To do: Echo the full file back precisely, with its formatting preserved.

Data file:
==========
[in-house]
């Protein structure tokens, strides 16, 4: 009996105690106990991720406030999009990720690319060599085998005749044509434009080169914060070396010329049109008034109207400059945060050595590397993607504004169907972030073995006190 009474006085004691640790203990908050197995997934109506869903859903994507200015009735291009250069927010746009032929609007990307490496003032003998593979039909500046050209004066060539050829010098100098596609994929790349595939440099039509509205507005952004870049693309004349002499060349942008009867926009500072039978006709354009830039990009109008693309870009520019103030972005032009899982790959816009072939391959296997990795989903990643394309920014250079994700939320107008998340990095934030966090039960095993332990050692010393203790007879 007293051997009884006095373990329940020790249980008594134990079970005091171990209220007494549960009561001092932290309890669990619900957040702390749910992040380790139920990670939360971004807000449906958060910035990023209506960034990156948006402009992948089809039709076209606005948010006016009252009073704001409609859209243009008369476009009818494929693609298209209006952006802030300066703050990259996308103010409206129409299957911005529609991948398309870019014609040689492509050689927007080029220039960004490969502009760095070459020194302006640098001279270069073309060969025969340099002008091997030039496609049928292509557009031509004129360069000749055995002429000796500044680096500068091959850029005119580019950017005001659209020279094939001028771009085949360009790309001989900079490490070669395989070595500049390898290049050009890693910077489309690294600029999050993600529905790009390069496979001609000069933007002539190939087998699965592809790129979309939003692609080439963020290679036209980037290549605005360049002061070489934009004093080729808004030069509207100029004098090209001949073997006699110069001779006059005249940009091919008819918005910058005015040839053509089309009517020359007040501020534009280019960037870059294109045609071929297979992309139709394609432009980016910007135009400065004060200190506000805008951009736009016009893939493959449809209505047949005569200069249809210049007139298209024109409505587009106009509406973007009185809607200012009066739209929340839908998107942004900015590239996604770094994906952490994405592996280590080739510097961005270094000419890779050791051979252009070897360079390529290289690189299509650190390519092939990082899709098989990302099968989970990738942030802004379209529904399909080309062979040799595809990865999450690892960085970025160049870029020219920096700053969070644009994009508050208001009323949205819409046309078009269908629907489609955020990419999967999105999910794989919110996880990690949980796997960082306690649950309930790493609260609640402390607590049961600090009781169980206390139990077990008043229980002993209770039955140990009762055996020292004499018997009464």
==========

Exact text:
[in-house]
């Protein structure tokens, strides 16, 4: 009996105690106990991720406030999009990720690319060599085998005749044509434009080169914060070396010329049109008034109207400059945060050595590397993607504004169907972030073995006190 009474006085004691640790203990908050197995997934109506869903859903994507200015009735291009250069927010746009032929609007990307490496003032003998593979039909500046050209004066060539050829010098100098596609994929790349595939440099039509509205507005952004870049693309004349002499060349942008009867926009500072039978006709354009830039990009109008693309870009520019103030972005032009899982790959816009072939391959296997990795989903990643394309920014250079994700939320107008998340990095934030966090039960095993332990050692010393203790007879 007293051997009884006095373990329940020790249980008594134990079970005091171990209220007494549960009561001092932290309890669990619900957040702390749910992040380790139920990670939360971004807000449906958060910035990023209506960034990156948006402009992948089809039709076209606005948010006016009252009073704001409609859209243009008369476009009818494929693609298209209006952006802030300066703050990259996308103010409206129409299957911005529609991948398309870019014609040689492509050689927007080029220039960004490969502009760095070459020194302006640098001279270069073309060969025969340099002008091997030039496609049928292509557009031509004129360069000749055995002429000796500044680096500068091959850029005119580019950017005001659209020279094939001028771009085949360009790309001989900079490490070669395989070595500049390898290049050009890693910077489309690294600029999050993600529905790009390069496979001609000069933007002539190939087998699965592809790129979309939003692609080439963020290679036209980037290549605005360049002061070489934009004093080729808004030069509207100029004098090209001949073997006699110069001779006059005249940009091919008819918005910058005015040839053509089309009517020359007040501020534009280019960037870059294109045609071929297979992309139709394609432009980016910007135009400065004060200190506000805008951009736009016009893939493959449809209505047949005569200069249809210049007139298209024109409505587009106009509406973007009185809607200012009066739209929340839908998107942004900015590239996604770094994906952490994405592996280590080739510097961005270094000419890779050791051979252009070897360079390529290289690189299509650190390519092939990082899709098989990302099968989970990738942030802004379209529904399909080309062979040799595809990865999450690892960085970025160049870029020219920096700053969070644009994009508050208001009323949205819409046309078009269908629907489609955020990419999967999105999910794989919110996880990690949980796997960082306690649950309930790493609260609640402390607590049961600090009781169980206390139990077990008043229980002993209770039955140990009762055996020292004499018997009464």